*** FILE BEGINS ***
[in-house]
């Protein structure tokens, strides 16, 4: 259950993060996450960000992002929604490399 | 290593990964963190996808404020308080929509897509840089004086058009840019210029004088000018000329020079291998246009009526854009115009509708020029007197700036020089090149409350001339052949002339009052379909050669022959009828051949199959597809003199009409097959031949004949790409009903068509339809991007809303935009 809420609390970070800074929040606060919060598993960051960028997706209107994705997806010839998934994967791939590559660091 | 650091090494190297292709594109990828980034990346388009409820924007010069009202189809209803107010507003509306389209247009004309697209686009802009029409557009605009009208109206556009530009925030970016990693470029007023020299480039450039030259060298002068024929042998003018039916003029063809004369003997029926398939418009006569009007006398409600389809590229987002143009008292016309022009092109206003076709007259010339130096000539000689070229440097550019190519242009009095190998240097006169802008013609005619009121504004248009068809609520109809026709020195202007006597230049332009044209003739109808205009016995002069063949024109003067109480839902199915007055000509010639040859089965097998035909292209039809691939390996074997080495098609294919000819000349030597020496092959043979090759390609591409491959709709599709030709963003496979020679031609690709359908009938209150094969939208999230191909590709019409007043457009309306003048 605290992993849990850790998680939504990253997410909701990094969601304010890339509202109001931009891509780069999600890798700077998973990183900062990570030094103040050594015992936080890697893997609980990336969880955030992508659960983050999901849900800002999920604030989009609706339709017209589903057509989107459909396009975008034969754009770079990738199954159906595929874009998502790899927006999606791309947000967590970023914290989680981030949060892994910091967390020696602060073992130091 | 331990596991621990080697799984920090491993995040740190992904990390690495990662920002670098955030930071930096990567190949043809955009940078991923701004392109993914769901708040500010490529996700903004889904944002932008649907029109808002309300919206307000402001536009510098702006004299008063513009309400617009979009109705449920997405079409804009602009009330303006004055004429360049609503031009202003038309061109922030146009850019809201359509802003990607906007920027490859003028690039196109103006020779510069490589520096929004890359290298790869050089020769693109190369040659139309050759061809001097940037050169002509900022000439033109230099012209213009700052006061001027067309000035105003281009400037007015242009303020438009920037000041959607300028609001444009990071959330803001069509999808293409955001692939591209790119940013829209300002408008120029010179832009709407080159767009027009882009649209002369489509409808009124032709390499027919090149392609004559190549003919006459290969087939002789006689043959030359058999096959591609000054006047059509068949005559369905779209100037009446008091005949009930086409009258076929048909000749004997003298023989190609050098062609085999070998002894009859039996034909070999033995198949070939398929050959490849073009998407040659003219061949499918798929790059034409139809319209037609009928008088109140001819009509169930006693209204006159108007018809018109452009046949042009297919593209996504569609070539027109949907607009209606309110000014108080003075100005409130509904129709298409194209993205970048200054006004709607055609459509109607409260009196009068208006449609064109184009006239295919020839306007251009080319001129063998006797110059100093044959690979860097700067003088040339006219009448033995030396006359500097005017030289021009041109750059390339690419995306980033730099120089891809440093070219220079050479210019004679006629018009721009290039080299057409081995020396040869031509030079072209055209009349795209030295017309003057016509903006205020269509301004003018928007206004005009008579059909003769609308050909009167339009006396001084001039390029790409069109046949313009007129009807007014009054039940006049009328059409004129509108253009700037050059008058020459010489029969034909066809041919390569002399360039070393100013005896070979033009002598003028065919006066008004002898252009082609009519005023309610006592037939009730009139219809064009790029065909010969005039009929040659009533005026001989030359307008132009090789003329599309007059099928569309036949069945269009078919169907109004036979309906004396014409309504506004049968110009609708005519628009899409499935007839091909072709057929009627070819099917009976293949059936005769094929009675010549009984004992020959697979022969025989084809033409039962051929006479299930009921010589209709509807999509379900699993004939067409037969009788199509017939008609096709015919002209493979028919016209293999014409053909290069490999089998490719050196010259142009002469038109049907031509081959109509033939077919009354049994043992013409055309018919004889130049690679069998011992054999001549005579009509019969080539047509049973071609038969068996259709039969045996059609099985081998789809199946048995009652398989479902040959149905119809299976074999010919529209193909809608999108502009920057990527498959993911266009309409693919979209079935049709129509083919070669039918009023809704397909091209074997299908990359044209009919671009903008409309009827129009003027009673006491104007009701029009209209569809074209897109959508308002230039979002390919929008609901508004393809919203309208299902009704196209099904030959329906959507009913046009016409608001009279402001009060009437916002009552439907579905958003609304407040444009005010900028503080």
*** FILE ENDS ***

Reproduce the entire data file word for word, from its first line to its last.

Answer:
[in-house]
């Protein structure tokens, strides 16, 4: 259950993060996450960000992002929604490399 | 290593990964963190996808404020308080929509897509840089004086058009840019210029004088000018000329020079291998246009009526854009115009509708020029007197700036020089090149409350001339052949002339009052379909050669022959009828051949199959597809003199009409097959031949004949790409009903068509339809991007809303935009 809420609390970070800074929040606060919060598993960051960028997706209107994705997806010839998934994967791939590559660091 | 650091090494190297292709594109990828980034990346388009409820924007010069009202189809209803107010507003509306389209247009004309697209686009802009029409557009605009009208109206556009530009925030970016990693470029007023020299480039450039030259060298002068024929042998003018039916003029063809004369003997029926398939418009006569009007006398409600389809590229987002143009008292016309022009092109206003076709007259010339130096000539000689070229440097550019190519242009009095190998240097006169802008013609005619009121504004248009068809609520109809026709020195202007006597230049332009044209003739109808205009016995002069063949024109003067109480839902199915007055000509010639040859089965097998035909292209039809691939390996074997080495098609294919000819000349030597020496092959043979090759390609591409491959709709599709030709963003496979020679031609690709359908009938209150094969939208999230191909590709019409007043457009309306003048 605290992993849990850790998680939504990253997410909701990094969601304010890339509202109001931009891509780069999600890798700077998973990183900062990570030094103040050594015992936080890697893997609980990336969880955030992508659960983050999901849900800002999920604030989009609706339709017209589903057509989107459909396009975008034969754009770079990738199954159906595929874009998502790899927006999606791309947000967590970023914290989680981030949060892994910091967390020696602060073992130091 | 331990596991621990080697799984920090491993995040740190992904990390690495990662920002670098955030930071930096990567190949043809955009940078991923701004392109993914769901708040500010490529996700903004889904944002932008649907029109808002309300919206307000402001536009510098702006004299008063513009309400617009979009109705449920997405079409804009602009009330303006004055004429360049609503031009202003038309061109922030146009850019809201359509802003990607906007920027490859003028690039196109103006020779510069490589520096929004890359290298790869050089020769693109190369040659139309050759061809001097940037050169002509900022000439033109230099012209213009700052006061001027067309000035105003281009400037007015242009303020438009920037000041959607300028609001444009990071959330803001069509999808293409955001692939591209790119940013829209300002408008120029010179832009709407080159767009027009882009649209002369489509409808009124032709390499027919090149392609004559190549003919006459290969087939002789006689043959030359058999096959591609000054006047059509068949005559369905779209100037009446008091005949009930086409009258076929048909000749004997003298023989190609050098062609085999070998002894009859039996034909070999033995198949070939398929050959490849073009998407040659003219061949499918798929790059034409139809319209037609009928008088109140001819009509169930006693209204006159108007018809018109452009046949042009297919593209996504569609070539027109949907607009209606309110000014108080003075100005409130509904129709298409194209993205970048200054006004709607055609459509109607409260009196009068208006449609064109184009006239295919020839306007251009080319001129063998006797110059100093044959690979860097700067003088040339006219009448033995030396006359500097005017030289021009041109750059390339690419995306980033730099120089891809440093070219220079050479210019004679006629018009721009290039080299057409081995020396040869031509030079072209055209009349795209030295017309003057016509903006205020269509301004003018928007206004005009008579059909003769609308050909009167339009006396001084001039390029790409069109046949313009007129009807007014009054039940006049009328059409004129509108253009700037050059008058020459010489029969034909066809041919390569002399360039070393100013005896070979033009002598003028065919006066008004002898252009082609009519005023309610006592037939009730009139219809064009790029065909010969005039009929040659009533005026001989030359307008132009090789003329599309007059099928569309036949069945269009078919169907109004036979309906004396014409309504506004049968110009609708005519628009899409499935007839091909072709057929009627070819099917009976293949059936005769094929009675010549009984004992020959697979022969025989084809033409039962051929006479299930009921010589209709509807999509379900699993004939067409037969009788199509017939008609096709015919002209493979028919016209293999014409053909290069490999089998490719050196010259142009002469038109049907031509081959109509033939077919009354049994043992013409055309018919004889130049690679069998011992054999001549005579009509019969080539047509049973071609038969068996259709039969045996059609099985081998789809199946048995009652398989479902040959149905119809299976074999010919529209193909809608999108502009920057990527498959993911266009309409693919979209079935049709129509083919070669039918009023809704397909091209074997299908990359044209009919671009903008409309009827129009003027009673006491104007009701029009209209569809074209897109959508308002230039979002390919929008609901508004393809919203309208299902009704196209099904030959329906959507009913046009016409608001009279402001009060009437916002009552439907579905958003609304407040444009005010900028503080």